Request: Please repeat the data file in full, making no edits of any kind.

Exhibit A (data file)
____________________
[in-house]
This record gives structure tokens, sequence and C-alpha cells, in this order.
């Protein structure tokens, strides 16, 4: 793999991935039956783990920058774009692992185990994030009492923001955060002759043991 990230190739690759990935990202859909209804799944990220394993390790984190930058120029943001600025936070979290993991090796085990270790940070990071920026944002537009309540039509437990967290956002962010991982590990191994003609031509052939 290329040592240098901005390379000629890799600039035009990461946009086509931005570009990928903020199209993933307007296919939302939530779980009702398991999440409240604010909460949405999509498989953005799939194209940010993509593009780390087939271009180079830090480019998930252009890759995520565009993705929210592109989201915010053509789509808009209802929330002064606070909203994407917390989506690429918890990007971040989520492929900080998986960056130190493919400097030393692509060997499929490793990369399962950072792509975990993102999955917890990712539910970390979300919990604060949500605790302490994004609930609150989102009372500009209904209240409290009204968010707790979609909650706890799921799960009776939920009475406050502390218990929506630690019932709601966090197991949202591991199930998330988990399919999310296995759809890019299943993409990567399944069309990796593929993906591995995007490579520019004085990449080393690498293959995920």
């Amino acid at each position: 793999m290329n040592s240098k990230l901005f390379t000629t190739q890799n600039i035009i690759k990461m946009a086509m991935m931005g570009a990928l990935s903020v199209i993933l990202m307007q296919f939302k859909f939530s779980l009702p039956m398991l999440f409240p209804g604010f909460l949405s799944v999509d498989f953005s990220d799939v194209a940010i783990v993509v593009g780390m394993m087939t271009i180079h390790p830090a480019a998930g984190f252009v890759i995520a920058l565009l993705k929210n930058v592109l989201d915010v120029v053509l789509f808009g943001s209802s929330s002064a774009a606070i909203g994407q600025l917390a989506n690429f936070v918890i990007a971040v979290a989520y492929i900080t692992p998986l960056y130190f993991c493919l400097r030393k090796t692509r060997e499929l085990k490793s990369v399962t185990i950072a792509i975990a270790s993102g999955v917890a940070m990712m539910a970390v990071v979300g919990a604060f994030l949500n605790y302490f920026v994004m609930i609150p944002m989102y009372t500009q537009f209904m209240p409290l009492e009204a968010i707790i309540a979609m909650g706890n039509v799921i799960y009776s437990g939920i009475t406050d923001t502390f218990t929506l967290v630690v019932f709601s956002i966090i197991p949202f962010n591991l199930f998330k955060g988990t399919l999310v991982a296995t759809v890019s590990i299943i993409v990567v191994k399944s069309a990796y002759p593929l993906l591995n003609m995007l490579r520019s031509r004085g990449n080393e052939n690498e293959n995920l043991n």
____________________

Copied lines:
[in-house]
This record gives structure tokens, sequence and C-alpha cells, in this order.
């Protein structure tokens, strides 16, 4: 793999991935039956783990920058774009692992185990994030009492923001955060002759043991 990230190739690759990935990202859909209804799944990220394993390790984190930058120029943001600025936070979290993991090796085990270790940070990071920026944002537009309540039509437990967290956002962010991982590990191994003609031509052939 290329040592240098901005390379000629890799600039035009990461946009086509931005570009990928903020199209993933307007296919939302939530779980009702398991999440409240604010909460949405999509498989953005799939194209940010993509593009780390087939271009180079830090480019998930252009890759995520565009993705929210592109989201915010053509789509808009209802929330002064606070909203994407917390989506690429918890990007971040989520492929900080998986960056130190493919400097030393692509060997499929490793990369399962950072792509975990993102999955917890990712539910970390979300919990604060949500605790302490994004609930609150989102009372500009209904209240409290009204968010707790979609909650706890799921799960009776939920009475406050502390218990929506630690019932709601966090197991949202591991199930998330988990399919999310296995759809890019299943993409990567399944069309990796593929993906591995995007490579520019004085990449080393690498293959995920």
């Amino acid at each position: 793999m290329n040592s240098k990230l901005f390379t000629t190739q890799n600039i035009i690759k990461m946009a086509m991935m931005g570009a990928l990935s903020v199209i993933l990202m307007q296919f939302k859909f939530s779980l009702p039956m398991l999440f409240p209804g604010f909460l949405s799944v999509d498989f953005s990220d799939v194209a940010i783990v993509v593009g780390m394993m087939t271009i180079h390790p830090a480019a998930g984190f252009v890759i995520a920058l565009l993705k929210n930058v592109l989201d915010v120029v053509l789509f808009g943001s209802s929330s002064a774009a606070i909203g994407q600025l917390a989506n690429f936070v918890i990007a971040v979290a989520y492929i900080t692992p998986l960056y130190f993991c493919l400097r030393k090796t692509r060997e499929l085990k490793s990369v399962t185990i950072a792509i975990a270790s993102g999955v917890a940070m990712m539910a970390v990071v979300g919990a604060f994030l949500n605790y302490f920026v994004m609930i609150p944002m989102y009372t500009q537009f209904m209240p409290l009492e009204a968010i707790i309540a979609m909650g706890n039509v799921i799960y009776s437990g939920i009475t406050d923001t502390f218990t929506l967290v630690v019932f709601s956002i966090i197991p949202f962010n591991l199930f998330k955060g988990t399919l999310v991982a296995t759809v890019s590990i299943i993409v990567v191994k399944s069309a990796y002759p593929l993906l591995n003609m995007l490579r520019s031509r004085g990449n080393e052939n690498e293959n995920l043991n």